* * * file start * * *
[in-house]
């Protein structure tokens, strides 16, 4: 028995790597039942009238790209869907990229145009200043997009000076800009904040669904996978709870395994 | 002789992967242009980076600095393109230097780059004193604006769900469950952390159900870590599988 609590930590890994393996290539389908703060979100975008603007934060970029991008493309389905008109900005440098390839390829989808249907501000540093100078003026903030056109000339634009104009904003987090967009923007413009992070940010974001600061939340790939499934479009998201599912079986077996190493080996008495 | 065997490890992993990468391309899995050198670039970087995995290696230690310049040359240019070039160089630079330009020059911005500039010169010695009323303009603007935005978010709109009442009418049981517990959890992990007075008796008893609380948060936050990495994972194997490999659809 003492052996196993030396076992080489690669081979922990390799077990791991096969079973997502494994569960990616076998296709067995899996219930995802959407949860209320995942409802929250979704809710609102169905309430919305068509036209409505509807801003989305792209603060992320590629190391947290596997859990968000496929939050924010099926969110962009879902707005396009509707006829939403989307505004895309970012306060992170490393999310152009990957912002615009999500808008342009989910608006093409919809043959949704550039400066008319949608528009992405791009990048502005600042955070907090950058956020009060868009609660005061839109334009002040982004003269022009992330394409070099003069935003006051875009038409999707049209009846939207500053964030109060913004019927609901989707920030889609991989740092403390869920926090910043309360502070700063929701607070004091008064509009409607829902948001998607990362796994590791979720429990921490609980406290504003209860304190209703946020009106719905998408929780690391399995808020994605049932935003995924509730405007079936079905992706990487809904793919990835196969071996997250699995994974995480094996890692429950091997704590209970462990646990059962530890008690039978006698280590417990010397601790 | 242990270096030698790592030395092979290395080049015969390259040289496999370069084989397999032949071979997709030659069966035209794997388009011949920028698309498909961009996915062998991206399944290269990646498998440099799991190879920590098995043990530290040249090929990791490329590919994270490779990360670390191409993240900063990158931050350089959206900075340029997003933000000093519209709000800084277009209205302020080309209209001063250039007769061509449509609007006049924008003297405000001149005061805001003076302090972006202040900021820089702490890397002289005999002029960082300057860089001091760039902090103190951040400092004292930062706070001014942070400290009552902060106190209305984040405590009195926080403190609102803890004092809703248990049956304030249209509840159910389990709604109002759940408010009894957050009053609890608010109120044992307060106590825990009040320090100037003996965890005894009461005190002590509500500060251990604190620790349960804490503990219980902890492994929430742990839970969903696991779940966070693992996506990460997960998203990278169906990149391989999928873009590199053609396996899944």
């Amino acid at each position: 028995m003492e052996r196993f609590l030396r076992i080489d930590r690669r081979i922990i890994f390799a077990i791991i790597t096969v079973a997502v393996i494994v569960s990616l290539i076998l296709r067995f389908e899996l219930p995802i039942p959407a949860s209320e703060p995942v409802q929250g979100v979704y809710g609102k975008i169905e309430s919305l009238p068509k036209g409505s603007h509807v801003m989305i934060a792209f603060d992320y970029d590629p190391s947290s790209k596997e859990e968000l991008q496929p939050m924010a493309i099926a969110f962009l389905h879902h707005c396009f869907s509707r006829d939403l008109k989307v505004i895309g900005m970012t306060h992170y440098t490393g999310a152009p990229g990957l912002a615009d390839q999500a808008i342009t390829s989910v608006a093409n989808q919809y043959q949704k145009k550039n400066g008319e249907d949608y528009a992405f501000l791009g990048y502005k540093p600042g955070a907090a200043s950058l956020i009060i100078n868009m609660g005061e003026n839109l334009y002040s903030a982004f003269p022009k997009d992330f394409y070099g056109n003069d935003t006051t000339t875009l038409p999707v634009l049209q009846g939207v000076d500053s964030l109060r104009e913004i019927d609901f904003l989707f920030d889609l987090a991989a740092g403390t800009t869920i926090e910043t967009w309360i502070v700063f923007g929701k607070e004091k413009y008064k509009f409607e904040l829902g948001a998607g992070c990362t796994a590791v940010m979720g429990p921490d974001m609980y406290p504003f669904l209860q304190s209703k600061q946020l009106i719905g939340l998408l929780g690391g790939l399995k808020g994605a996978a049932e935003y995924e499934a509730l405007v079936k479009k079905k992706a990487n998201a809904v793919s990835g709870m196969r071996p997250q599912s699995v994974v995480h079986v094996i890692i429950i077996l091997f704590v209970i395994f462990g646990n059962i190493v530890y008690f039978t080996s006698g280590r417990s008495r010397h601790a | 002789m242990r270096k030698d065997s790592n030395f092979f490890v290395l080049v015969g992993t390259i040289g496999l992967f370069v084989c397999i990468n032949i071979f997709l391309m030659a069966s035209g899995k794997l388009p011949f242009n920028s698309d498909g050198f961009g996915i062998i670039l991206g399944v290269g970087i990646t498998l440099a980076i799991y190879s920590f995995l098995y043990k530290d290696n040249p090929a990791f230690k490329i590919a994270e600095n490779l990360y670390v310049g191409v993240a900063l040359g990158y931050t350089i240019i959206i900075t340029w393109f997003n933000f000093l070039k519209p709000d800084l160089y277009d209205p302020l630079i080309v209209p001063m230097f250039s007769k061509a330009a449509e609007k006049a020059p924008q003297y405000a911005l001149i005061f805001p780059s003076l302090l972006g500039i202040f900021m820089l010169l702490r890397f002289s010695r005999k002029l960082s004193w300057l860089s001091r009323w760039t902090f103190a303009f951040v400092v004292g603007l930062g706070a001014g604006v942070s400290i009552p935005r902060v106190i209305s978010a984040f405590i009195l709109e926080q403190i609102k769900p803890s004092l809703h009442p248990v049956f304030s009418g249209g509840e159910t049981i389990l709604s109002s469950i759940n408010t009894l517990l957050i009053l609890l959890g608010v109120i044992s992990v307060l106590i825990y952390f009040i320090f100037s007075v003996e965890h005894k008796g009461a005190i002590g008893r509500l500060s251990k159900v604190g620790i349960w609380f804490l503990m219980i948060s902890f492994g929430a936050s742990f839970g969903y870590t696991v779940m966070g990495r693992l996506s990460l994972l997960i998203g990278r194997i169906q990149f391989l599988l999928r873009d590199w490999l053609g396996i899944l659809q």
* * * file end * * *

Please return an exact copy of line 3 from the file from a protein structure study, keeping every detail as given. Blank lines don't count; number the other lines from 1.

């Amino acid at each position: 028995m003492e052996r196993f609590l030396r076992i080489d930590r690669r081979i922990i890994f390799a077990i791991i790597t096969v079973a997502v393996i494994v569960s990616l290539i076998l296709r067995f389908e899996l219930p995802i039942p959407a949860s209320e703060p995942v409802q929250g979100v979704y809710g609102k975008i169905e309430s919305l009238p068509k036209g409505s603007h509807v801003m989305i934060a792209f603060d992320y970029d590629p190391s947290s790209k596997e859990e968000l991008q496929p939050m924010a493309i099926a969110f962009l389905h879902h707005c396009f869907s509707r006829d939403l008109k989307v505004i895309g900005m970012t306060h992170y440098t490393g999310a152009p990229g990957l912002a615009d390839q999500a808008i342009t390829s989910v608006a093409n989808q919809y043959q949704k145009k550039n400066g008319e249907d949608y528009a992405f501000l791009g990048y502005k540093p600042g955070a907090a200043s950058l956020i009060i100078n868009m609660g005061e003026n839109l334009y002040s903030a982004f003269p022009k997009d992330f394409y070099g056109n003069d935003t006051t000339t875009l038409p999707v634009l049209q009846g939207v000076d500053s964030l109060r104009e913004i019927d609901f904003l989707f920030d889609l987090a991989a740092g403390t800009t869920i926090e910043t967009w309360i502070v700063f923007g929701k607070e004091k413009y008064k509009f409607e904040l829902g948001a998607g992070c990362t796994a590791v940010m979720g429990p921490d974001m609980y406290p504003f669904l209860q304190s209703k600061q946020l009106i719905g939340l998408l929780g690391g790939l399995k808020g994605a996978a049932e935003y995924e499934a509730l405007v079936k479009k079905k992706a990487n998201a809904v793919s990835g709870m196969r071996p997250q599912s699995v994974v995480h079986v094996i890692i429950i077996l091997f704590v209970i395994f462990g646990n059962i190493v530890y008690f039978t080996s006698g280590r417990s008495r010397h601790a | 002789m242990r270096k030698d065997s790592n030395f092979f490890v290395l080049v015969g992993t390259i040289g496999l992967f370069v084989c397999i990468n032949i071979f997709l391309m030659a069966s035209g899995k794997l388009p011949f242009n920028s698309d498909g050198f961009g996915i062998i670039l991206g399944v290269g970087i990646t498998l440099a980076i799991y190879s920590f995995l098995y043990k530290d290696n040249p090929a990791f230690k490329i590919a994270e600095n490779l990360y670390v310049g191409v993240a900063l040359g990158y931050t350089i240019i959206i900075t340029w393109f997003n933000f000093l070039k519209p709000d800084l160089y277009d209205p302020l630079i080309v209209p001063m230097f250039s007769k061509a330009a449509e609007k006049a020059p924008q003297y405000a911005l001149i005061f805001p780059s003076l302090l972006g500039i202040f900021m820089l010169l702490r890397f002289s010695r005999k002029l960082s004193w300057l860089s001091r009323w760039t902090f103190a303009f951040v400092v004292g603007l930062g706070a001014g604006v942070s400290i009552p935005r902060v106190i209305s978010a984040f405590i009195l709109e926080q403190i609102k769900p803890s004092l809703h009442p248990v049956f304030s009418g249209g509840e159910t049981i389990l709604s109002s469950i759940n408010t009894l517990l957050i009053l609890l959890g608010v109120i044992s992990v307060l106590i825990y952390f009040i320090f100037s007075v003996e965890h005894k008796g009461a005190i002590g008893r509500l500060s251990k159900v604190g620790i349960w609380f804490l503990m219980i948060s902890f492994g929430a936050s742990f839970g969903y870590t696991v779940m966070g990495r693992l996506s990460l994972l997960i998203g990278r194997i169906q990149f391989l599988l999928r873009d590199w490999l053609g396996i899944l659809q």